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Kate Rowan: School to College

In the world of autism, the pathway from school to college can seem very daunting. Kate Rowan is an autistic writer and dramatist, having recently completed a masters in Drama and Performance in UCD. Like many autistic young people, she struggled through much of secondary school without an appropriate diagnosis. Below she outlines her struggles and successes with autism acceptance and her journey from school to college. If you’re interested in blogging for us, email us at info@asiam.ie

Struggles at School

Secondary school was far from the best years of my life. I struggled terribly with anxiety and depression and went through a series of diagnoses. Classes were exhausting and the uniform to me was unbearable to wear. The material of the jumper itched my neck and felt tight, even though my mother cut a piece out of it in desperation to help me feel more comfortable. I sat out of Physical Education almost every week as I felt uncomfortable and I often tripped over myself. When I ran I bore a striking resemblance to Big Bird out of Sesame Street!  I often felt like I was on the outside looking in at what was happening, despite making friends and having no issues with teachers. I found myself attempting to mimic what my classmates did and how they acted in order to fit in, but in my mind I assumed everybody felt this way.

The hardest time for me in secondary school was the year before my Leaving Certificate. My anxiety had gotten to the stage where there were days when I physically could not get out of the car. I would sit in the car full of panic and my mother or grandmother would have to turn the car around and bring me home. I was no longer able to travel to school by bus. On the days I could make myself go into school, I often called home before lunch for my mother to collect me early. I missed the equivalent of at least 7 weeks in 5th year, not counting the many half days I had to take. There were times during this period when staying in school seemed impossible and completing the Leaving Certificate felt like an overwhelming challenge. These challenges I faced in secondary school and the anxiety I struggled with led me to my diagnosis.

Autism Diagnosis in Leaving Certificate: School to College

After my first year of secondary school I began experiencing what I described as “moments”, which later transpired to be seizures. I was diagnosed with epilepsy and spent the next seven or so years trying different medications at various doses to control my seizures. I am now thankfully seizure free for over two years. As a result of this I started seeing a counsellor as I was struggling with anxiety and keeping up with my schoolwork, a problem I never experienced before with school. I worked with her on and off and it was she who suggested to my mother that I get an autism assessment. At the age of 17,  I was diagnosed with autism and dyspraxia (which explained my big bird tendencies!). I received my autism diagnosis just months before the Leaving Certificate, the pathway from school to college. I can only describe it as a positive moment in my life. Suddenly things made sense to me that never had before. I could now understand why I found everyday scenarios and situations difficult that other people took in their stride. For me, it felt good to have a label on why I was the way I was.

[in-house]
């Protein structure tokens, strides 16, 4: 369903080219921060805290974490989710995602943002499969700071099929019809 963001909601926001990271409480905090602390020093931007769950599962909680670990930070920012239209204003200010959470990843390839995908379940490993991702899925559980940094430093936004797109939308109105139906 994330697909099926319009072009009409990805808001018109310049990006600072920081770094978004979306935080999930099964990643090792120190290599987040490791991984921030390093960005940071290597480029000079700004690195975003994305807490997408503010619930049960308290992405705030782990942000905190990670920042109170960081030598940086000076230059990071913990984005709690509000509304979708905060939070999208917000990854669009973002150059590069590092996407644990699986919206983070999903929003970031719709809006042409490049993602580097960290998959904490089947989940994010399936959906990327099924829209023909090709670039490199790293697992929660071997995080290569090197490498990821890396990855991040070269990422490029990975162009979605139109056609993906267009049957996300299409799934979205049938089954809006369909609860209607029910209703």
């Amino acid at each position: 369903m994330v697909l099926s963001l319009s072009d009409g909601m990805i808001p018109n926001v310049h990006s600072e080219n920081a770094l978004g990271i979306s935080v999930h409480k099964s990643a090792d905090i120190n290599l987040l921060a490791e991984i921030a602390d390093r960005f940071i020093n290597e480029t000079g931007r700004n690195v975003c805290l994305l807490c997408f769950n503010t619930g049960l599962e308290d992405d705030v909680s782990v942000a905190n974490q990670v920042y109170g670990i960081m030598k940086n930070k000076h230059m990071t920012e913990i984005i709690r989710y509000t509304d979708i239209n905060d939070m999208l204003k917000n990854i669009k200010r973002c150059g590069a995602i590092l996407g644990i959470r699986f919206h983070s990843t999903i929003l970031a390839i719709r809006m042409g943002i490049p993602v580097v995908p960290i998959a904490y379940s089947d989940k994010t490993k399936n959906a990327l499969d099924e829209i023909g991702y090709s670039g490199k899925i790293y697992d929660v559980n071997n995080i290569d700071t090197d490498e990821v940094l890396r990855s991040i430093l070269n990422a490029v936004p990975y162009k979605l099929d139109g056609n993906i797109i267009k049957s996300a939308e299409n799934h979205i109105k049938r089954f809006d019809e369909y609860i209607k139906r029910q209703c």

I remember very little of physically sitting my Leaving Certificate exams, mainly because my memory is affected by the medication I am on for my epilepsy. Strangely I felt under very little pressure. I had always been hard on myself throughout school and often in everyday life. When it came to the exams my attitude was to do my best and if things did not work out then that was fine, I could always do the Leaving Certificate again (even though I couldn’t wait to be finished school, no offence to my lovely teachers!). Luckily I passed all subjects and succeeded in securing a place in University College Dublin to do a degree in English with Drama, despite not getting the points required for the course.